The sheep is a wooly, grazing beast famed for its placidity, yea, stupidity. It’s found in the arms of Schafli, c.1340 [Zurich 389].
The category includes the “ram”, the male sheep, a symbol of virility, distinguished by his spiral horns, found in the canting arms of Ramsberg c.1370 [Gelre 40]; and the “lamb”, the young sheep, a symbol of meek innocence, found in the canting arms (Latin agnus) of Agnis, 1286 [DBA1 295]. Ovines are often found statant or rampant, but there doesn’t seem to be a default posture common to all; but in general, rams are more often rampant, and sheep more often statant. The illustration shows a ram rampant.
There is also the “Paschal lamb”, a reference to the Lamb of God: he bears a banner over his shoulder, and is passant by default. (He is often shown reguardant as well, as in the illustration, but that fact is always blazoned.) When blazoned “proper”, the Paschal lamb is argent, haloed Or (sometimes with a red cross on the halo), and his banner is argent with a red cross. It’s found as an heraldic charge as early as 1304, in the arms of Barbitonsor [DBA1 205].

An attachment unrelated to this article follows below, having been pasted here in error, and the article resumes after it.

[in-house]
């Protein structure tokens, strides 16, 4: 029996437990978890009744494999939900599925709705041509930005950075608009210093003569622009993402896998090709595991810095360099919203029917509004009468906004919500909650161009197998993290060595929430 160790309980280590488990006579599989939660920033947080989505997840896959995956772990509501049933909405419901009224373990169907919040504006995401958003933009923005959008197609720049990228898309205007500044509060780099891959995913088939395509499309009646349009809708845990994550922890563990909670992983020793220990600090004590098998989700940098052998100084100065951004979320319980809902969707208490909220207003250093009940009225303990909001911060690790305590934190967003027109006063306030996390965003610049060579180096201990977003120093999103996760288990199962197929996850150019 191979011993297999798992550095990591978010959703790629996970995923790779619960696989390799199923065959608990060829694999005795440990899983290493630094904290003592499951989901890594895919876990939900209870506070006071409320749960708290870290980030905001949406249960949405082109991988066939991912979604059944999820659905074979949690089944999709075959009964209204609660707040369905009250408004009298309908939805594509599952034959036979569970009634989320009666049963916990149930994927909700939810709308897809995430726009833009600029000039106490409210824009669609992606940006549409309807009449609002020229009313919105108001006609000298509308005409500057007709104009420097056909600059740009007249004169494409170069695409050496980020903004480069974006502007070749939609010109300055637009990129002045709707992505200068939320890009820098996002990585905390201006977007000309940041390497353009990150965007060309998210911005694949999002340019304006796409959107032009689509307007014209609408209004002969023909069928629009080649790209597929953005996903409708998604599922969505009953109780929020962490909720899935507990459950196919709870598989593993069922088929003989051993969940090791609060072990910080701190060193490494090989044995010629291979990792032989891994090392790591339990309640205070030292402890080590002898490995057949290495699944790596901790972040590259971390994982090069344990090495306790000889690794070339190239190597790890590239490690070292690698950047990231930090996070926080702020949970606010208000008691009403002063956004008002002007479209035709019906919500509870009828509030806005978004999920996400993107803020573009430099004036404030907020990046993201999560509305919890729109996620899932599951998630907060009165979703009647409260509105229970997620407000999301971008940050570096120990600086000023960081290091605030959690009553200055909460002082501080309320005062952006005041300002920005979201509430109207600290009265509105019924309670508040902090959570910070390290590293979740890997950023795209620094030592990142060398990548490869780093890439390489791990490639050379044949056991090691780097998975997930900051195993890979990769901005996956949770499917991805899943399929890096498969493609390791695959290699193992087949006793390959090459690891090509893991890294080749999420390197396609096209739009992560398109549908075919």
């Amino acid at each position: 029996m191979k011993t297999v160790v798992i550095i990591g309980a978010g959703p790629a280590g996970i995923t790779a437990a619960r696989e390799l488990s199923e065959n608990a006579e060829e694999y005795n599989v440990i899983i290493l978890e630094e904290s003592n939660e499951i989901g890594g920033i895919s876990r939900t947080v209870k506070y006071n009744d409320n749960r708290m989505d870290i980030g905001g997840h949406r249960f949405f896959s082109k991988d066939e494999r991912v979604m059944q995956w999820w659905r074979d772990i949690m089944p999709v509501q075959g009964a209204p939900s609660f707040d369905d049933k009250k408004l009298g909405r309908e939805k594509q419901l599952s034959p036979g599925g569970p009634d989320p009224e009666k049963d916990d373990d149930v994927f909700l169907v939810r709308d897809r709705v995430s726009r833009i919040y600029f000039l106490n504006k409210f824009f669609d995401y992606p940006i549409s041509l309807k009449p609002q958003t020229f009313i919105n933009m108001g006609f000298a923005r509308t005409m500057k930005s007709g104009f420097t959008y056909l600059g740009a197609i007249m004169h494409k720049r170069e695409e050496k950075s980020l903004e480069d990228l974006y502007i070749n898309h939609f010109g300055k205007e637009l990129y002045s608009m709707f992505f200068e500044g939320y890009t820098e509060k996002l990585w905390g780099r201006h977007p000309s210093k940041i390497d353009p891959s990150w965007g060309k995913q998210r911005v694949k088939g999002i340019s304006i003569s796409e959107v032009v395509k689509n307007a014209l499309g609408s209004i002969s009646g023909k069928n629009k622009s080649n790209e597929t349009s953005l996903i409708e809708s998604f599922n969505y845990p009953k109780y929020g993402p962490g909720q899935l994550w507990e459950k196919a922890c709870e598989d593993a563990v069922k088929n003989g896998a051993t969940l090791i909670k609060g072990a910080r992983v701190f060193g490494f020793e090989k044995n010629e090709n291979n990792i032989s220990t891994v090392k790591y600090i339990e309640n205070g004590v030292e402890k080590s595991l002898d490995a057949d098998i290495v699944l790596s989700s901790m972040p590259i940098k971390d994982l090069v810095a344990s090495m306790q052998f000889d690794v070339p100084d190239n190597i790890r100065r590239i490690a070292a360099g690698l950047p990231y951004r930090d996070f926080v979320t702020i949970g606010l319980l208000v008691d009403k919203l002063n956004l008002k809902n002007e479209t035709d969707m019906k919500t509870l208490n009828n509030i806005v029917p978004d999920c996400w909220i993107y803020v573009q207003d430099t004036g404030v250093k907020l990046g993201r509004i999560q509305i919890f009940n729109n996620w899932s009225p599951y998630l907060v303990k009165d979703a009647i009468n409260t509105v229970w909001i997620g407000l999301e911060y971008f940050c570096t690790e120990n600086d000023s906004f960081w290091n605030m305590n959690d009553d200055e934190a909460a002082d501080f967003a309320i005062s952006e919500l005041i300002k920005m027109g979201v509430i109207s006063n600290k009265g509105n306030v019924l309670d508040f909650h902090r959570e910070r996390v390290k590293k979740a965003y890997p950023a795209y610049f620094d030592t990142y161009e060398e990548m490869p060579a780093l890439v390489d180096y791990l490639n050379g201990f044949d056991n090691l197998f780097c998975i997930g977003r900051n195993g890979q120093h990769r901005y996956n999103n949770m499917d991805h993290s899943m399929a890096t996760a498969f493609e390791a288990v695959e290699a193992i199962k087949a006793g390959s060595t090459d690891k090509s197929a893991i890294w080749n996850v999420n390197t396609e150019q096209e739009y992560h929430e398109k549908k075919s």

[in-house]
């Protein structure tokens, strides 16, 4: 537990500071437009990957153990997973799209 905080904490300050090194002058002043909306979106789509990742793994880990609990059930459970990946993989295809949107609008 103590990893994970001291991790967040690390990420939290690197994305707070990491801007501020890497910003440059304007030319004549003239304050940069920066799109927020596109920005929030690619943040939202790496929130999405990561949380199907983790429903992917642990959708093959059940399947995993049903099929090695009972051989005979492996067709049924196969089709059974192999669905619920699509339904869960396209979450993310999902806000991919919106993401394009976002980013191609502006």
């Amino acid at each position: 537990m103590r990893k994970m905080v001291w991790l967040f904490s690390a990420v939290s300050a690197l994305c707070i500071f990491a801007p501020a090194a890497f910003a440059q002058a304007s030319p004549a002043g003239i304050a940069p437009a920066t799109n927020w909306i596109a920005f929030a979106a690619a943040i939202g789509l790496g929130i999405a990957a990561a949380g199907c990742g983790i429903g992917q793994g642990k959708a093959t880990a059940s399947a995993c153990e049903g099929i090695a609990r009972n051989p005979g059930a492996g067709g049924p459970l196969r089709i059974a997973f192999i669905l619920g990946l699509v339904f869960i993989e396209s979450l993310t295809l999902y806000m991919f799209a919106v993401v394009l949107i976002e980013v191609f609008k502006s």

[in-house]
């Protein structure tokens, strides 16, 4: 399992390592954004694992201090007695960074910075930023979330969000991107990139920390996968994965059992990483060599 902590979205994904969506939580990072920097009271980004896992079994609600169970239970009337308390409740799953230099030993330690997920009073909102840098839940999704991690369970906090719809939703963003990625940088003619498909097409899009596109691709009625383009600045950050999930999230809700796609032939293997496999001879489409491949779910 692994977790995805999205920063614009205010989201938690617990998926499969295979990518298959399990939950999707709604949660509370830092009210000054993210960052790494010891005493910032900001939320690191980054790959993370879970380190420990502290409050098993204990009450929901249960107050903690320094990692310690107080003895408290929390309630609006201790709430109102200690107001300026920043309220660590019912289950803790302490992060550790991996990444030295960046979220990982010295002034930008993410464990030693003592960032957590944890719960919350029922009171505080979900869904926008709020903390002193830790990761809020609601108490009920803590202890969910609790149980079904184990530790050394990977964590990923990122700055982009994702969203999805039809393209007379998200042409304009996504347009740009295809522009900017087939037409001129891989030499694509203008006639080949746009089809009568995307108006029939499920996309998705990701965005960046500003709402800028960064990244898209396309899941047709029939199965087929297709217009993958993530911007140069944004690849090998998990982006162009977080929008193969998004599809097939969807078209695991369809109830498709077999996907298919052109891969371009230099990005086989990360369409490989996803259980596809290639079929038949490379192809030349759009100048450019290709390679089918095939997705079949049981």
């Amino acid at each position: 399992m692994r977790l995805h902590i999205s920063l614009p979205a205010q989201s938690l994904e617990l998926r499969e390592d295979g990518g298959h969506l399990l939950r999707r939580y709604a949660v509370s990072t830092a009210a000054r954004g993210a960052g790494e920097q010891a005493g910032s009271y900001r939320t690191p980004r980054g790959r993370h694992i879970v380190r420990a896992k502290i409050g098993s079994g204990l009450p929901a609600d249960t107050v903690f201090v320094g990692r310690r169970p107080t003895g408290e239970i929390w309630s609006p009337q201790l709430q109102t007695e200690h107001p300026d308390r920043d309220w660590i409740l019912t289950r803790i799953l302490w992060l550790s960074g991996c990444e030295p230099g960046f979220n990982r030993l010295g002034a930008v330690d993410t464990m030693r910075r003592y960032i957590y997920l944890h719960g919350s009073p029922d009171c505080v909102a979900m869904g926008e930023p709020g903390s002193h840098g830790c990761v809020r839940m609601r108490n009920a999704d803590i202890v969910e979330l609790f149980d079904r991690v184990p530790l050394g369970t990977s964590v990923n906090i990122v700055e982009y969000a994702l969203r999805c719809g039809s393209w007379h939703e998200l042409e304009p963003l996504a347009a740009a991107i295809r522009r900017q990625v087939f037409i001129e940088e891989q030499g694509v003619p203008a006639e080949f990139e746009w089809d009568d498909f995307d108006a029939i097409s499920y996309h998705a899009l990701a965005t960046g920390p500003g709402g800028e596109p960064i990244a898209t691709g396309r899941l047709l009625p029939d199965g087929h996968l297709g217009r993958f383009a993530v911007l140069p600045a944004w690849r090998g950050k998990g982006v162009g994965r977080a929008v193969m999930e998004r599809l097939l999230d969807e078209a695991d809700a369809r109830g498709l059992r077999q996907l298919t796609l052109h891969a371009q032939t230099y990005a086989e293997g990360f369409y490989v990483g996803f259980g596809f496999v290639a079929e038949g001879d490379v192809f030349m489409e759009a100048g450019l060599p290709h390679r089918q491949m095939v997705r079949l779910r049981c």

The King of Gleann Abhann bears: Per pale gules and sable, a ram rampant within a laurel wreath, in chief a coronet argent.
Ælfhelm se Reade bears: Vert, three sheep statant argent.
Robert MacNair bears: Erminois, three rams rampant sable.
Karl Skarpi bears: Gules, a Paschal lamb passant proper between three crosses crosslet Or.